Senator Edward Markey, an online privacy advocate, stated in a letter released Wednesday that any digital coronavirus contact tracing ought to be voluntary, transparent and collect only the data required to identify who might be at risk of contracting the respiratory disease that has killed over 45,000 people in the USA.
Markey urged President Trump’s administration to balance public health needs as states seek to allow companies to reopen their doors with the privacy rights of people who may be monitored.
Alphabet’s Google and Apple said recently they had been partnering on technology to create smartphone apps that will help identify individuals who have crossed paths with a contagious person and alert them.
Markey urged that any contact tracing be limited to what’s needed to track disease exposure, include funding in public health, and be voluntary, subject to enforceable guidelines, and transparent about what data is collected and what happens to it.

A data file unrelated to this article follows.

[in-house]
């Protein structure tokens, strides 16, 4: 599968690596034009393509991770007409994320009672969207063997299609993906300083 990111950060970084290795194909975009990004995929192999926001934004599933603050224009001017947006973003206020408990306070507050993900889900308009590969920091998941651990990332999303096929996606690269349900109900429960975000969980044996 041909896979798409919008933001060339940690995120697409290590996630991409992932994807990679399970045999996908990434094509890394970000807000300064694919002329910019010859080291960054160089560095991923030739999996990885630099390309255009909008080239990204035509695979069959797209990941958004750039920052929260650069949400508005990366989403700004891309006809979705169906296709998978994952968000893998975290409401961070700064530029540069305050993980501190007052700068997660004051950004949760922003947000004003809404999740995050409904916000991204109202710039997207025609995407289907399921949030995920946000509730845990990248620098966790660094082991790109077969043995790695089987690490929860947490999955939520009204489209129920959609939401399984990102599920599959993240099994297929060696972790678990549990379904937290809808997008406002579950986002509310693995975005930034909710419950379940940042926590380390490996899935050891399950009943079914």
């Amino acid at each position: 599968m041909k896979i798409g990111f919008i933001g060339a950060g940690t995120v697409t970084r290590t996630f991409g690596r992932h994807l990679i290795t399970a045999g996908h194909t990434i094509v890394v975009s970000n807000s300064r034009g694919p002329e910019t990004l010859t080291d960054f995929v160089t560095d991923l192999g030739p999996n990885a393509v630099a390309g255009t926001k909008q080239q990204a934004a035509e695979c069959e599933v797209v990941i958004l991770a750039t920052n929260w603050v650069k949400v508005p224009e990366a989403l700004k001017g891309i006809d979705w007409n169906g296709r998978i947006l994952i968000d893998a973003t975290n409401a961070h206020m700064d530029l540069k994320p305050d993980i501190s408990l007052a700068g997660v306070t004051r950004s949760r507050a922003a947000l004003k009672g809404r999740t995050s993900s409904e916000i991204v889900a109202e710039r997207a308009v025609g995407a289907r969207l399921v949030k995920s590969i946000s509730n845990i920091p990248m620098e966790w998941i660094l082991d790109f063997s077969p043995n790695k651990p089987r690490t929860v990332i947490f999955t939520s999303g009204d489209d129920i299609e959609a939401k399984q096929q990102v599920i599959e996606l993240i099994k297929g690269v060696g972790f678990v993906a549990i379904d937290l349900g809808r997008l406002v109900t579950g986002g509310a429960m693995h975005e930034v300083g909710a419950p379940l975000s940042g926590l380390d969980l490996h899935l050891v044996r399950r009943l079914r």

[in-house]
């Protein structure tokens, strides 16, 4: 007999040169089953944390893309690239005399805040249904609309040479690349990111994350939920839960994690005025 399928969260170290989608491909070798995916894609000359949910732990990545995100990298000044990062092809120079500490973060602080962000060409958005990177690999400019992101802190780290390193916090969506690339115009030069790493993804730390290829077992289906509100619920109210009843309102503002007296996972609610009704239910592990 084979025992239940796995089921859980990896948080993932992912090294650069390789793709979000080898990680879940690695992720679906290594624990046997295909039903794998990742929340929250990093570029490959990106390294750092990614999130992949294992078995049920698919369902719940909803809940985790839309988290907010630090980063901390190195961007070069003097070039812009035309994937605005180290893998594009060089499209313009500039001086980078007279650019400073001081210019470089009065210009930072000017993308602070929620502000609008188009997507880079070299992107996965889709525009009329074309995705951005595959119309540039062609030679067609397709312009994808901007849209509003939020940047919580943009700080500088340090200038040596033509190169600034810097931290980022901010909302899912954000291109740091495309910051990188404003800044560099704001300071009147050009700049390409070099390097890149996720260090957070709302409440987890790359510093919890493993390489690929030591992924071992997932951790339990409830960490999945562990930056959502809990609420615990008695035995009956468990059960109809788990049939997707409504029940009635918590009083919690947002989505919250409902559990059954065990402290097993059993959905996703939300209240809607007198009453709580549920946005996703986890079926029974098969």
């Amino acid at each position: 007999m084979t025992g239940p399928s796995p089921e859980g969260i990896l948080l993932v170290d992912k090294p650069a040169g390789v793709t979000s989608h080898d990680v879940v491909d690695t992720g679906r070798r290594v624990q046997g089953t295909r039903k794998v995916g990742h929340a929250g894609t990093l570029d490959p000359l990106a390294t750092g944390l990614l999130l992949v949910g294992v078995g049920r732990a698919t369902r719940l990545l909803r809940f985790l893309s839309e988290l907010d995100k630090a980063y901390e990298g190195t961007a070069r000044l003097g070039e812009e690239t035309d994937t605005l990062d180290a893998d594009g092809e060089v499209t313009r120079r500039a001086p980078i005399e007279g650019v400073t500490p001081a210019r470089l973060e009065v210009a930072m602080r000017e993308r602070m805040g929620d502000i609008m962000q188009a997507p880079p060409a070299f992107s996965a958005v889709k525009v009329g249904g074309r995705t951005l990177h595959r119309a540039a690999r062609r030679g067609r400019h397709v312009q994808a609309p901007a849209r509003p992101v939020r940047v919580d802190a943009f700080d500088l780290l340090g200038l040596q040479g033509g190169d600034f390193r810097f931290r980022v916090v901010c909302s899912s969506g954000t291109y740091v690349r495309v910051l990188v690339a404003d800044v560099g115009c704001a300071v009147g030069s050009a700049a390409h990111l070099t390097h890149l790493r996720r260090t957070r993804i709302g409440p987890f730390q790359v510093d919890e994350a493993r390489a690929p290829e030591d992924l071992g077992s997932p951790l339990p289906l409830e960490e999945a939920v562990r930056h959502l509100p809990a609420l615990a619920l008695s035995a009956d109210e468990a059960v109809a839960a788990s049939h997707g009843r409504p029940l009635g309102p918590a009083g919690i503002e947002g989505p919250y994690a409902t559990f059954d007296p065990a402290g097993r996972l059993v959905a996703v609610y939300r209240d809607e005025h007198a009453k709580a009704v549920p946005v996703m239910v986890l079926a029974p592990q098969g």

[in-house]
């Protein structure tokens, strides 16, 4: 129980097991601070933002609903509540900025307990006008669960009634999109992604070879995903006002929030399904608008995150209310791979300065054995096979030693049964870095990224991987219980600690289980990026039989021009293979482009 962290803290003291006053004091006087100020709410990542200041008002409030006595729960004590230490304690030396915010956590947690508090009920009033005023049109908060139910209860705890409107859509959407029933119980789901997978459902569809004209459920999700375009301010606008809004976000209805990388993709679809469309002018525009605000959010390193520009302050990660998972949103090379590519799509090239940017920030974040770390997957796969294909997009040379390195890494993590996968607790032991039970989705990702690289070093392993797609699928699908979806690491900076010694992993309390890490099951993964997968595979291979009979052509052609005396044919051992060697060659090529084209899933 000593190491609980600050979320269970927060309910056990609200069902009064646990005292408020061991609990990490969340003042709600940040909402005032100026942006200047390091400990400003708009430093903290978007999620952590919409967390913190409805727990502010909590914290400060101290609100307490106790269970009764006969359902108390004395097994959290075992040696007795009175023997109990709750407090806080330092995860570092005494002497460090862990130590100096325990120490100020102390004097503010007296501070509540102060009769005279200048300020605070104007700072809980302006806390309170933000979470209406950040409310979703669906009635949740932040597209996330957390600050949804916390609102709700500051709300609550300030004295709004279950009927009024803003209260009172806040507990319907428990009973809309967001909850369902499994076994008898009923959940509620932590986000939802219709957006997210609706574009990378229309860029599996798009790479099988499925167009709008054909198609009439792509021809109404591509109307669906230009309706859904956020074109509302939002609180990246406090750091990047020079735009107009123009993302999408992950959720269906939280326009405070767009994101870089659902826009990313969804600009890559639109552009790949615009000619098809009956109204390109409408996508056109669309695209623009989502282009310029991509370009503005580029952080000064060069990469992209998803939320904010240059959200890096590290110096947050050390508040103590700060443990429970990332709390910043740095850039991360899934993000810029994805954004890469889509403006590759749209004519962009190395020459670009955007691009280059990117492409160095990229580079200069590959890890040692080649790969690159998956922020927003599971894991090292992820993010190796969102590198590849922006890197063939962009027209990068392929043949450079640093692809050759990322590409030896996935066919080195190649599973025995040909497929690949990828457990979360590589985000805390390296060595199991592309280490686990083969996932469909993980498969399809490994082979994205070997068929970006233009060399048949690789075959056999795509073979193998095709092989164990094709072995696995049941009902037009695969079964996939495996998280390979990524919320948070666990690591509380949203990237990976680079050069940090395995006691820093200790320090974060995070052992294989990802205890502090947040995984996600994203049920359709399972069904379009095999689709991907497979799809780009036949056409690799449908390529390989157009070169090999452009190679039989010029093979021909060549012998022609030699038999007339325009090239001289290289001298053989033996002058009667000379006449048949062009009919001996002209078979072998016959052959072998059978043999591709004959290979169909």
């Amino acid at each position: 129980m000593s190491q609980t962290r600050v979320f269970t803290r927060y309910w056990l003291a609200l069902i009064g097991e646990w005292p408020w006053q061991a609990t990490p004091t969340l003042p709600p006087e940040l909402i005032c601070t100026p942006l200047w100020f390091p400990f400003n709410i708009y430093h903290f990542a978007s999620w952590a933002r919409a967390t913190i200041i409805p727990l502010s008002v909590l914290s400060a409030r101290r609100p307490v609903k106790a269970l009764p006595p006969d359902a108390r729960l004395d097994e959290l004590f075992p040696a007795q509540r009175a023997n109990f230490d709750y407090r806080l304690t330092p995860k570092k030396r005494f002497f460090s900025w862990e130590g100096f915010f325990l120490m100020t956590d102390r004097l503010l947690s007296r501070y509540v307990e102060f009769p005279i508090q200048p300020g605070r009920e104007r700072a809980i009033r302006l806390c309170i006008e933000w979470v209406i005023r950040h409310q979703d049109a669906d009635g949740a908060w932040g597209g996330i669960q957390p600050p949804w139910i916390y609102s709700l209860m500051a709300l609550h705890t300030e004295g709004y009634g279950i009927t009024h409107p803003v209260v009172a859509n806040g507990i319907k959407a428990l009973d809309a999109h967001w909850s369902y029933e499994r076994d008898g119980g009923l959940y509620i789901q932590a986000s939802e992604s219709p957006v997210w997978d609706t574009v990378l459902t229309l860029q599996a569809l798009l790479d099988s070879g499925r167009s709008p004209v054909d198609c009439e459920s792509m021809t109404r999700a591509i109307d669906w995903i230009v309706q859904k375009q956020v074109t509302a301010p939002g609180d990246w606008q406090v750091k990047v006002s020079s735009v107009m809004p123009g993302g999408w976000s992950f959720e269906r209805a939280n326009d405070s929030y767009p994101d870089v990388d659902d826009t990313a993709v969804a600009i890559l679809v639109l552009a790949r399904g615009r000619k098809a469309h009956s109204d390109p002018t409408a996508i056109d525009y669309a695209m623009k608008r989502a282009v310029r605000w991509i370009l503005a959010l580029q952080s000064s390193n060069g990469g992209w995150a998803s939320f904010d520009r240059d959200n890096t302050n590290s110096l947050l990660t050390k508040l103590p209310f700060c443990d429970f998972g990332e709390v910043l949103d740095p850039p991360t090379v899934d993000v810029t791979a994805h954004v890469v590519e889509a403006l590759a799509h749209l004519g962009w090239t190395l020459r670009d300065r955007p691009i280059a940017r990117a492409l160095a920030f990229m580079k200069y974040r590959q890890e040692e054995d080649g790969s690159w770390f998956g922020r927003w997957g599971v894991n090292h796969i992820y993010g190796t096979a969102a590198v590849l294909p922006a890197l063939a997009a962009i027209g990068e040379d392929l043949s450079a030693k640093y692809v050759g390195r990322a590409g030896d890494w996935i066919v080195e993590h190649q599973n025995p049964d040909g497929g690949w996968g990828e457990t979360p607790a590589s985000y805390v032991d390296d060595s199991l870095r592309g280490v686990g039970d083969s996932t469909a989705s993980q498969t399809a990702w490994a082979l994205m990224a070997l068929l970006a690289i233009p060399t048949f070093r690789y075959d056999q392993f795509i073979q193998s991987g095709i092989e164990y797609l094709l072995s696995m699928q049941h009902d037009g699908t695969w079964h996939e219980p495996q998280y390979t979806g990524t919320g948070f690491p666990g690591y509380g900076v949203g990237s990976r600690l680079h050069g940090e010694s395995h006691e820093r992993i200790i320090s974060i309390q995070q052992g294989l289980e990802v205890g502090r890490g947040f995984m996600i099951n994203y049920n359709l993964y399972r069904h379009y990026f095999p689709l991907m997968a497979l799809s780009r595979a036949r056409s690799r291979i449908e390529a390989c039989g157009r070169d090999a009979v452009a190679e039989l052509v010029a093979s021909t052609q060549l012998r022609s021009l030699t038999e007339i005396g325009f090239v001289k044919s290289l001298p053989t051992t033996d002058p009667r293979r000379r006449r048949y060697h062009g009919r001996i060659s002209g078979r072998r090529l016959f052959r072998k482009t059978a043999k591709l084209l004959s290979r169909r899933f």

He urged that a minimum of data being collected and that it’s kept securely and discarded in a timely manner.
Markey’s concerns echoed those of fellow Democratic Senator Richard Blumenthal, who has stated that the companies face a rightfully skeptical public in terms of privacy.
Republican Senator Josh Hawley, a frequent critic of the Big Tech corporations, sent a letter Tuesday to Google’s chief Sundar Pichai, and Apple CEO Tim Cook to demand that they be responsible for any privacy breaches in contact tracing.